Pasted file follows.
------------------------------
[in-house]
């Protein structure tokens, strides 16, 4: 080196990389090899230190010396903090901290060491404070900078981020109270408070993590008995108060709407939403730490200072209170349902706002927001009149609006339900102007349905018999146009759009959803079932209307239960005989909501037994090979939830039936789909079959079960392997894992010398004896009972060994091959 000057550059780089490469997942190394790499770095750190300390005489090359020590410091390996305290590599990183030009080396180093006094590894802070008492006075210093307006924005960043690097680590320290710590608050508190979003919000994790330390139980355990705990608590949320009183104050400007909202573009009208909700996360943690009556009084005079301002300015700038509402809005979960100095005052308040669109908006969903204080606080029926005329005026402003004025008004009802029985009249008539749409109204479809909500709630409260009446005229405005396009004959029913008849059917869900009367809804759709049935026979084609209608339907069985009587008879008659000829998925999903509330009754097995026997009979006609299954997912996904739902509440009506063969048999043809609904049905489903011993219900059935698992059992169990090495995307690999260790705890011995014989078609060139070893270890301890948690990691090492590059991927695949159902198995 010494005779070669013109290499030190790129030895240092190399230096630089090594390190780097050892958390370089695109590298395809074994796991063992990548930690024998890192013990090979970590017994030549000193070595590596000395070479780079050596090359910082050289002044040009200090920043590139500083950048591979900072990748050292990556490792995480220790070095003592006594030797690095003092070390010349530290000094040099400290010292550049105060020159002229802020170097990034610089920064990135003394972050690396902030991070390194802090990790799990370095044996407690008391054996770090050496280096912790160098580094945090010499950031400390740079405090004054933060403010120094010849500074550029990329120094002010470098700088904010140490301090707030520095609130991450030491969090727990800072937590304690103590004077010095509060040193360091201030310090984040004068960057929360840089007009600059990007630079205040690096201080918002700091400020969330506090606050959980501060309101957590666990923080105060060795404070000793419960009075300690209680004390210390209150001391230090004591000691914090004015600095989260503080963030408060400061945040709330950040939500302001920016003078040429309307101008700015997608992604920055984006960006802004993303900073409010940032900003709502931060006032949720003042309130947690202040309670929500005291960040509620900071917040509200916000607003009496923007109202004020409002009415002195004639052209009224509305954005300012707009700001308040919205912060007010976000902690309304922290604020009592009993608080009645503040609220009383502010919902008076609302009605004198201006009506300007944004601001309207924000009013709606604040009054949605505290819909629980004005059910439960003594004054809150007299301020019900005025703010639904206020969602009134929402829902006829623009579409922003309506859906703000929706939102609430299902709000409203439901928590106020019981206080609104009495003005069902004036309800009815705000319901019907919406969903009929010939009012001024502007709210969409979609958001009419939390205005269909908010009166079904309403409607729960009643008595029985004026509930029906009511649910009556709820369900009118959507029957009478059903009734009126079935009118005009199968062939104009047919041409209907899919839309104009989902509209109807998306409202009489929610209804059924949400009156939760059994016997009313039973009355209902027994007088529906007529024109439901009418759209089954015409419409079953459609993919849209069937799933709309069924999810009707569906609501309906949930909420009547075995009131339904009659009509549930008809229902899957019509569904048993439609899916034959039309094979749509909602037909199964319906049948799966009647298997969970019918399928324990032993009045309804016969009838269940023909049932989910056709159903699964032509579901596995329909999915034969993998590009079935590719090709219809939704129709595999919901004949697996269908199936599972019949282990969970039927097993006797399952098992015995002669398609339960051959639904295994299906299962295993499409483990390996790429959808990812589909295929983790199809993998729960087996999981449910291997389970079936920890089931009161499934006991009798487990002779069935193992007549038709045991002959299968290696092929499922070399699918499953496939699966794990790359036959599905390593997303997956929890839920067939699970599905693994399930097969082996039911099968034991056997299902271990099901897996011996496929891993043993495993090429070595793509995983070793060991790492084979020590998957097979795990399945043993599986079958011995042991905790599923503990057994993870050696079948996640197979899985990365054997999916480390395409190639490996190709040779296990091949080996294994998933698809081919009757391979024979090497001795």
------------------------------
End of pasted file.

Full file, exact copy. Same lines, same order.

[in-house]
């Protein structure tokens, strides 16, 4: 080196990389090899230190010396903090901290060491404070900078981020109270408070993590008995108060709407939403730490200072209170349902706002927001009149609006339900102007349905018999146009759009959803079932209307239960005989909501037994090979939830039936789909079959079960392997894992010398004896009972060994091959 000057550059780089490469997942190394790499770095750190300390005489090359020590410091390996305290590599990183030009080396180093006094590894802070008492006075210093307006924005960043690097680590320290710590608050508190979003919000994790330390139980355990705990608590949320009183104050400007909202573009009208909700996360943690009556009084005079301002300015700038509402809005979960100095005052308040669109908006969903204080606080029926005329005026402003004025008004009802029985009249008539749409109204479809909500709630409260009446005229405005396009004959029913008849059917869900009367809804759709049935026979084609209608339907069985009587008879008659000829998925999903509330009754097995026997009979006609299954997912996904739902509440009506063969048999043809609904049905489903011993219900059935698992059992169990090495995307690999260790705890011995014989078609060139070893270890301890948690990691090492590059991927695949159902198995 010494005779070669013109290499030190790129030895240092190399230096630089090594390190780097050892958390370089695109590298395809074994796991063992990548930690024998890192013990090979970590017994030549000193070595590596000395070479780079050596090359910082050289002044040009200090920043590139500083950048591979900072990748050292990556490792995480220790070095003592006594030797690095003092070390010349530290000094040099400290010292550049105060020159002229802020170097990034610089920064990135003394972050690396902030991070390194802090990790799990370095044996407690008391054996770090050496280096912790160098580094945090010499950031400390740079405090004054933060403010120094010849500074550029990329120094002010470098700088904010140490301090707030520095609130991450030491969090727990800072937590304690103590004077010095509060040193360091201030310090984040004068960057929360840089007009600059990007630079205040690096201080918002700091400020969330506090606050959980501060309101957590666990923080105060060795404070000793419960009075300690209680004390210390209150001391230090004591000691914090004015600095989260503080963030408060400061945040709330950040939500302001920016003078040429309307101008700015997608992604920055984006960006802004993303900073409010940032900003709502931060006032949720003042309130947690202040309670929500005291960040509620900071917040509200916000607003009496923007109202004020409002009415002195004639052209009224509305954005300012707009700001308040919205912060007010976000902690309304922290604020009592009993608080009645503040609220009383502010919902008076609302009605004198201006009506300007944004601001309207924000009013709606604040009054949605505290819909629980004005059910439960003594004054809150007299301020019900005025703010639904206020969602009134929402829902006829623009579409922003309506859906703000929706939102609430299902709000409203439901928590106020019981206080609104009495003005069902004036309800009815705000319901019907919406969903009929010939009012001024502007709210969409979609958001009419939390205005269909908010009166079904309403409607729960009643008595029985004026509930029906009511649910009556709820369900009118959507029957009478059903009734009126079935009118005009199968062939104009047919041409209907899919839309104009989902509209109807998306409202009489929610209804059924949400009156939760059994016997009313039973009355209902027994007088529906007529024109439901009418759209089954015409419409079953459609993919849209069937799933709309069924999810009707569906609501309906949930909420009547075995009131339904009659009509549930008809229902899957019509569904048993439609899916034959039309094979749509909602037909199964319906049948799966009647298997969970019918399928324990032993009045309804016969009838269940023909049932989910056709159903699964032509579901596995329909999915034969993998590009079935590719090709219809939704129709595999919901004949697996269908199936599972019949282990969970039927097993006797399952098992015995002669398609339960051959639904295994299906299962295993499409483990390996790429959808990812589909295929983790199809993998729960087996999981449910291997389970079936920890089931009161499934006991009798487990002779069935193992007549038709045991002959299968290696092929499922070399699918499953496939699966794990790359036959599905390593997303997956929890839920067939699970599905693994399930097969082996039911099968034991056997299902271990099901897996011996496929891993043993495993090429070595793509995983070793060991790492084979020590998957097979795990399945043993599986079958011995042991905790599923503990057994993870050696079948996640197979899985990365054997999916480390395409190639490996190709040779296990091949080996294994998933698809081919009757391979024979090497001795």